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PET reveals occipitotemporal pathway activation during elementary form perception in humans

Published online by Cambridge University Press:  01 March 1998

LORI L. BEASON-HELD
Affiliation:
Laboratory of Neurosciences, National Institute on Aging, National Institutes of Health, Bethesda
KEITH P. PURPURA
Affiliation:
Department of Neurology and Neuroscience, Cornell University Medical College, New York
JOHN W. VAN METER
Affiliation:
Laboratory of Neurosciences, National Institute on Aging, National Institutes of Health, Bethesda
NINA P. AZARI
Affiliation:
Laboratory of Neurosciences, National Institute on Aging, National Institutes of Health, Bethesda
DAVID J. MANGOT
Affiliation:
Laboratory of Neurosciences, National Institute on Aging, National Institutes of Health, Bethesda
LANCE M. OPTICAN
Affiliation:
Section on Neural Modeling, National Eye Institute, National Institutes of Health, Bethesda
MARC J. MENTIS
Affiliation:
Laboratory of Neurosciences, National Institute on Aging, National Institutes of Health, Bethesda
GENE E. ALEXANDER
Affiliation:
Laboratory of Neurosciences, National Institute on Aging, National Institutes of Health, Bethesda
CHERYL L. GRADY
Affiliation:
Laboratory of Neurosciences, National Institute on Aging, National Institutes of Health, Bethesda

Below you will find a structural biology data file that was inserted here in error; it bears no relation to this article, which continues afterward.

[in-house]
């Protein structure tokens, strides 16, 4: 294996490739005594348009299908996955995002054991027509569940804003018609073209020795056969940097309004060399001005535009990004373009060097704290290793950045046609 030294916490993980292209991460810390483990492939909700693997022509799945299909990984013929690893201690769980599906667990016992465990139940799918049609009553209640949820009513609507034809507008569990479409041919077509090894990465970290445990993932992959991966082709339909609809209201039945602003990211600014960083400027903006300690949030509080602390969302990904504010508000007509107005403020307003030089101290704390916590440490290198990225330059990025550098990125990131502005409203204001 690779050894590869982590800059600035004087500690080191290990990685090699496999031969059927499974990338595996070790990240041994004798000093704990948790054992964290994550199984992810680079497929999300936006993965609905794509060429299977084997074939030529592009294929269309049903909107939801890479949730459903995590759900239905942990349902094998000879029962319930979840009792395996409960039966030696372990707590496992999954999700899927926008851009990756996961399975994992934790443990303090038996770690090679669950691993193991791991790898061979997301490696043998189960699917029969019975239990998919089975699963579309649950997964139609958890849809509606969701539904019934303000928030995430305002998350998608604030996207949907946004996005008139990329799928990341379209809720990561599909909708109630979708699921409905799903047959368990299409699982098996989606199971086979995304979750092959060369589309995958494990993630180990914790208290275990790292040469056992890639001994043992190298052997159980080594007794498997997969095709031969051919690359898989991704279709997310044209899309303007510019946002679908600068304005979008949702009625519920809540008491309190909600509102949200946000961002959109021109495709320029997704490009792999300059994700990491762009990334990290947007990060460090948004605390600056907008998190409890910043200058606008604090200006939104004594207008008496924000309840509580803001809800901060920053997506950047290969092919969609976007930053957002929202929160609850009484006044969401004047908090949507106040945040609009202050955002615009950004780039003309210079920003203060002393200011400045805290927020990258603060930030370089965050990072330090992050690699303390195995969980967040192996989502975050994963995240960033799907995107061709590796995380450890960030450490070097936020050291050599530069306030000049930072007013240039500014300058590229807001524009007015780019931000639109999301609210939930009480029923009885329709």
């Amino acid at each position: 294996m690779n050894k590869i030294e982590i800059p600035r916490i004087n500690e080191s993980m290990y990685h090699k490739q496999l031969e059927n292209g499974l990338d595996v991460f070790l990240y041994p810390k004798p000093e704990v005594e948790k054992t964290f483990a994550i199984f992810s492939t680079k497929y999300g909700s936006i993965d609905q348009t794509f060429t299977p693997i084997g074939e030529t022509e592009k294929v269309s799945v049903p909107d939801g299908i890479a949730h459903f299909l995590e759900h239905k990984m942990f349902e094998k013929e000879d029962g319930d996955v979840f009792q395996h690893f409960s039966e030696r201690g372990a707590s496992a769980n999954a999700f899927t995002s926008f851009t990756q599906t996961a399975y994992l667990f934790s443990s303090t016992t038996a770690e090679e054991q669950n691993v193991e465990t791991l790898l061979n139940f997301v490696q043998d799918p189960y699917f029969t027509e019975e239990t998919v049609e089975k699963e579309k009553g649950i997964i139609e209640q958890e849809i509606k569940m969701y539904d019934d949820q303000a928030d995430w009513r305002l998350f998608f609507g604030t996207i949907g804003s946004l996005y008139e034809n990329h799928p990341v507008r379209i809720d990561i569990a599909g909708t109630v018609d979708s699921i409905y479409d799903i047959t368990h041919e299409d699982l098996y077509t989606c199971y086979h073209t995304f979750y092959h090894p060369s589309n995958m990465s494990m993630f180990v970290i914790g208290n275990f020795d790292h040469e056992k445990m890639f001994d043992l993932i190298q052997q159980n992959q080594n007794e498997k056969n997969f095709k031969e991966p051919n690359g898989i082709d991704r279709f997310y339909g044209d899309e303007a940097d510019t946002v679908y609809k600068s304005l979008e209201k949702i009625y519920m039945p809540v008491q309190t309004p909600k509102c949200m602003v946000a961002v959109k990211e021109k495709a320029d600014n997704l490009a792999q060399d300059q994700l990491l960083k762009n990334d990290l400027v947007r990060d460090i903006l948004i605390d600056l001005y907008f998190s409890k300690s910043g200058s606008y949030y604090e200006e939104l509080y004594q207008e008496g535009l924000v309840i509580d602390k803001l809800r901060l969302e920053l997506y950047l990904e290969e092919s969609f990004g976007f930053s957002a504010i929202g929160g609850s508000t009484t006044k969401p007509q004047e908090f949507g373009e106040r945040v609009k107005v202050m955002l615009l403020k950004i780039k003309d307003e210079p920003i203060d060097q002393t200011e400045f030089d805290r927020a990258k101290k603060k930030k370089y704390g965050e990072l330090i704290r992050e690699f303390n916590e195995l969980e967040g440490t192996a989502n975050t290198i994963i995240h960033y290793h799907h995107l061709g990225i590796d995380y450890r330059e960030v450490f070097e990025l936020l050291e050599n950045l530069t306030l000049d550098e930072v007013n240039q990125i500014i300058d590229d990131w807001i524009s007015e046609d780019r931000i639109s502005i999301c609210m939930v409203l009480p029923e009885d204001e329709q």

BARRY HORWITZ
Affiliation:
Laboratory of Neurosciences, National Institute on Aging, National Institutes of Health, Bethesda
STANLEY I. RAPOPORT
Affiliation:
Laboratory of Neurosciences, National Institute on Aging, National Institutes of Health, Bethesda
MARK B. SCHAPIRO
Affiliation:
Laboratory of Neurosciences, National Institute on Aging, National Institutes of Health, Bethesda

Abstract

To define brain regions involved in feature extraction or elementary form perception, regional cerebral blood flow (rCBF) was measured using positron emission tomography (PET) in subjects viewing two classes of achromatic textures. Textures composed of local features (e.g. extended contours and rectangular blocks) produced activation or increased rCBF along the occipitotemporal pathway relative to textures with the same mean luminance, contrast, and spatial-frequency content but lacking organized form elements or local features. Significant activation was observed in striate, extrastriate, lingual, and fusiform cortices as well as the hippocampus and brain stem. On a scan-by-scan basis, increases in rCBF shifted from the occipitotemporal visual cortices to medial temporal (hippocampus) and frontal lobes with increased exposure to only those textures containing local features. These results suggest that local feature extraction occurs throughout the occipitotemporal (ventral) pathway during extended exposure to visually salient stimuli, and may indicate the presence of similar receptive-field mechanisms in both occipital and temporal visual areas of the human brain.

Type
Research Article
Copyright
1998 Cambridge University Press

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